Sections

Pondering the Potential of an Android-Powered Nintendo NX [Update]

Rumors are pointing to Nintendo's upcoming console going in a completely new direction.

Analysis by Mike Williams, .

Update: Nintendo shot the rumor down with the force and furty of Thor's hammer.

“There is no truth to the report saying that we are planning to adopt Android for NX,” a Nintendo spokesman told the Wall Street Journal.

This is the fourth major time Nintendo has denied rumors. The last three times, reporters were absolutely correct. Nikkei said a larger DSi was forthcoming, Nintendo called the report "speculation", and then announced the DSi XL. Nikkei says a new 3DS is coming, Nintendo denies it, releases new 3DS. Nikkei reports Nintendo is going mobile, they deny it and then proceed to announce a mobile partnership.

So, still a rumor! But Nintendo denying stuff that's happening isn't new for the company.

Maybe Android will be first in line for once?

If you haven't heard the rumor, it seems Nintendo may be using Google's Android operating system as the basis of its upcoming NX console. That rumor comes care of major Japanese newspaper Nikkei and was brought to Western audiences via the translating power of Kotaku's Brian Ashcraft. Nikkei is rather large and austere outlet to be publishing completely unsubstantiated rumors, so while we don't know if this is true, we can at least entertain the idea of its reality.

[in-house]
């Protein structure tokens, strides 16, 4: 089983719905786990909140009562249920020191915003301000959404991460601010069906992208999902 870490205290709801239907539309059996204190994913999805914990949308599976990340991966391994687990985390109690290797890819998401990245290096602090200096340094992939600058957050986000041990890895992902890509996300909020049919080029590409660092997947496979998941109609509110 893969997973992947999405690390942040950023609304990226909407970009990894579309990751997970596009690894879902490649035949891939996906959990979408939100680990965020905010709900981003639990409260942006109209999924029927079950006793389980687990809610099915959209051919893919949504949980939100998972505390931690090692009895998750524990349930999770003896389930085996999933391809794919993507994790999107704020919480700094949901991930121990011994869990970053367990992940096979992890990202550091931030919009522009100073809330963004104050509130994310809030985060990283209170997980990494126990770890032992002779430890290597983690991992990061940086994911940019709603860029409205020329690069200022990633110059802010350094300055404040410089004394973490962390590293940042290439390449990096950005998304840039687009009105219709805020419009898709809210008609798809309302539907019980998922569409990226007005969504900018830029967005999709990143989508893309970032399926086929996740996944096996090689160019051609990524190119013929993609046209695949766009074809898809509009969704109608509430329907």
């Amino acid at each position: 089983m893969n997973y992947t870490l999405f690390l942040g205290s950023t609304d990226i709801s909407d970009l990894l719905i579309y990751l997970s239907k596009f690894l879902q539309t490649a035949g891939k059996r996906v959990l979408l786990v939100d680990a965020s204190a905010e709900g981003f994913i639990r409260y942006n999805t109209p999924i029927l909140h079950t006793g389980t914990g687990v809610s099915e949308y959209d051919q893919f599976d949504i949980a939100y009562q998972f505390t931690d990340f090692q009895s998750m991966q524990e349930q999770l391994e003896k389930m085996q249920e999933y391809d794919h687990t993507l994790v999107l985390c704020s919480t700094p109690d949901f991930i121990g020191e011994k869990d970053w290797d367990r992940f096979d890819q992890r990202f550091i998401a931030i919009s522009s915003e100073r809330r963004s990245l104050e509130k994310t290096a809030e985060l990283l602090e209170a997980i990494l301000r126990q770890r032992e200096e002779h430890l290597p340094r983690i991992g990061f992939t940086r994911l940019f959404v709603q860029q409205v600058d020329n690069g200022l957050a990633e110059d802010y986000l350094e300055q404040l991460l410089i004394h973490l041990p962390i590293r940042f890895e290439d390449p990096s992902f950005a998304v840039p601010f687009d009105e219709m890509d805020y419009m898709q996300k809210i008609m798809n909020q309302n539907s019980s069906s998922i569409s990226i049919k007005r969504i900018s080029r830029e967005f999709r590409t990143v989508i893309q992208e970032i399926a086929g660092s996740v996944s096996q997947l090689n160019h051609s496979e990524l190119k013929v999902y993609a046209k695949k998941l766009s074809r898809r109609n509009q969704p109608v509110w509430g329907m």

An Android-powered NX could fit right in here.

According the Nikkei story, utilizing Android for the NX is partially about easing the path of development. "This would be able to speed up getting all game developers on board," an insider is reported as telling Nikkei. That's pretty true, as many developers are already making games for Android smartphones and tablets. Most are programming in Java, which I'm told is a pretty easy language to learn, and support for things like OpenGL, Adobe Flash, and Unity means there's room to expand. Instead of starting from scratch with a wholly-new platform, Nintendo would allow veterans developers to start a few steps into the process.

When it comes to its operating systems and overall technology infrastructure, Nintendo is behind the times. It's operating systems work, but they're pretty barebones and slow in some aspects. Nintendo is improving, but it hasn't been a smooth process and the company has realized it requires some help to release gaming hardware and software in the current generation.